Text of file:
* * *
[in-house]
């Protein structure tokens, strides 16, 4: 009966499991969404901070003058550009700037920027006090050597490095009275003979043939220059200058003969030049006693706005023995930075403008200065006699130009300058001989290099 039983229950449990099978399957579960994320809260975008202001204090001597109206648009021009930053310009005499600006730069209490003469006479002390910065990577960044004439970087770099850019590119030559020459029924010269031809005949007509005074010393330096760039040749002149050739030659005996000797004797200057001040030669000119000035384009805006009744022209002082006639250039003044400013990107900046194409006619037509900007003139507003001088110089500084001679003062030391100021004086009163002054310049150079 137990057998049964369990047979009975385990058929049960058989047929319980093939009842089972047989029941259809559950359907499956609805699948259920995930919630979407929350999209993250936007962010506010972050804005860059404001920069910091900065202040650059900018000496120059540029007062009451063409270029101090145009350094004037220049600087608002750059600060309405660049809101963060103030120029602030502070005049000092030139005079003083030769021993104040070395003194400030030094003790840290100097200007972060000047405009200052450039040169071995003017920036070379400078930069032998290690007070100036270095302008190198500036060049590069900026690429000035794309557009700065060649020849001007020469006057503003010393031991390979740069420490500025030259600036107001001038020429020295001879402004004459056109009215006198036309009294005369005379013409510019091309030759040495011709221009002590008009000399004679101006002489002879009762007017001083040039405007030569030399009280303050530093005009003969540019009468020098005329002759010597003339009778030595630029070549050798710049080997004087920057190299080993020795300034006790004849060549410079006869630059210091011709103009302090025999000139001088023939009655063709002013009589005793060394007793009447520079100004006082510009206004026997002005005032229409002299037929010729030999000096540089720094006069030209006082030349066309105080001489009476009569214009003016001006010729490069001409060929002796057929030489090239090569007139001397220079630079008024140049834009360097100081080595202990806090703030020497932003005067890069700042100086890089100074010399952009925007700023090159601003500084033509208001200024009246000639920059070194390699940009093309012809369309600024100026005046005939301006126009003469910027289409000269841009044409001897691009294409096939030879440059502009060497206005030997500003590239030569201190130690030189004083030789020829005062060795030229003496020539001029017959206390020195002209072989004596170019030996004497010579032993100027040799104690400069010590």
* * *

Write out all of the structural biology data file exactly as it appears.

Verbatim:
[in-house]
């Protein structure tokens, strides 16, 4: 009966499991969404901070003058550009700037920027006090050597490095009275003979043939220059200058003969030049006693706005023995930075403008200065006699130009300058001989290099 039983229950449990099978399957579960994320809260975008202001204090001597109206648009021009930053310009005499600006730069209490003469006479002390910065990577960044004439970087770099850019590119030559020459029924010269031809005949007509005074010393330096760039040749002149050739030659005996000797004797200057001040030669000119000035384009805006009744022209002082006639250039003044400013990107900046194409006619037509900007003139507003001088110089500084001679003062030391100021004086009163002054310049150079 137990057998049964369990047979009975385990058929049960058989047929319980093939009842089972047989029941259809559950359907499956609805699948259920995930919630979407929350999209993250936007962010506010972050804005860059404001920069910091900065202040650059900018000496120059540029007062009451063409270029101090145009350094004037220049600087608002750059600060309405660049809101963060103030120029602030502070005049000092030139005079003083030769021993104040070395003194400030030094003790840290100097200007972060000047405009200052450039040169071995003017920036070379400078930069032998290690007070100036270095302008190198500036060049590069900026690429000035794309557009700065060649020849001007020469006057503003010393031991390979740069420490500025030259600036107001001038020429020295001879402004004459056109009215006198036309009294005369005379013409510019091309030759040495011709221009002590008009000399004679101006002489002879009762007017001083040039405007030569030399009280303050530093005009003969540019009468020098005329002759010597003339009778030595630029070549050798710049080997004087920057190299080993020795300034006790004849060549410079006869630059210091011709103009302090025999000139001088023939009655063709002013009589005793060394007793009447520079100004006082510009206004026997002005005032229409002299037929010729030999000096540089720094006069030209006082030349066309105080001489009476009569214009003016001006010729490069001409060929002796057929030489090239090569007139001397220079630079008024140049834009360097100081080595202990806090703030020497932003005067890069700042100086890089100074010399952009925007700023090159601003500084033509208001200024009246000639920059070194390699940009093309012809369309600024100026005046005939301006126009003469910027289409000269841009044409001897691009294409096939030879440059502009060497206005030997500003590239030569201190130690030189004083030789020829005062060795030229003496020539001029017959206390020195002209072989004596170019030996004497010579032993100027040799104690400069010590």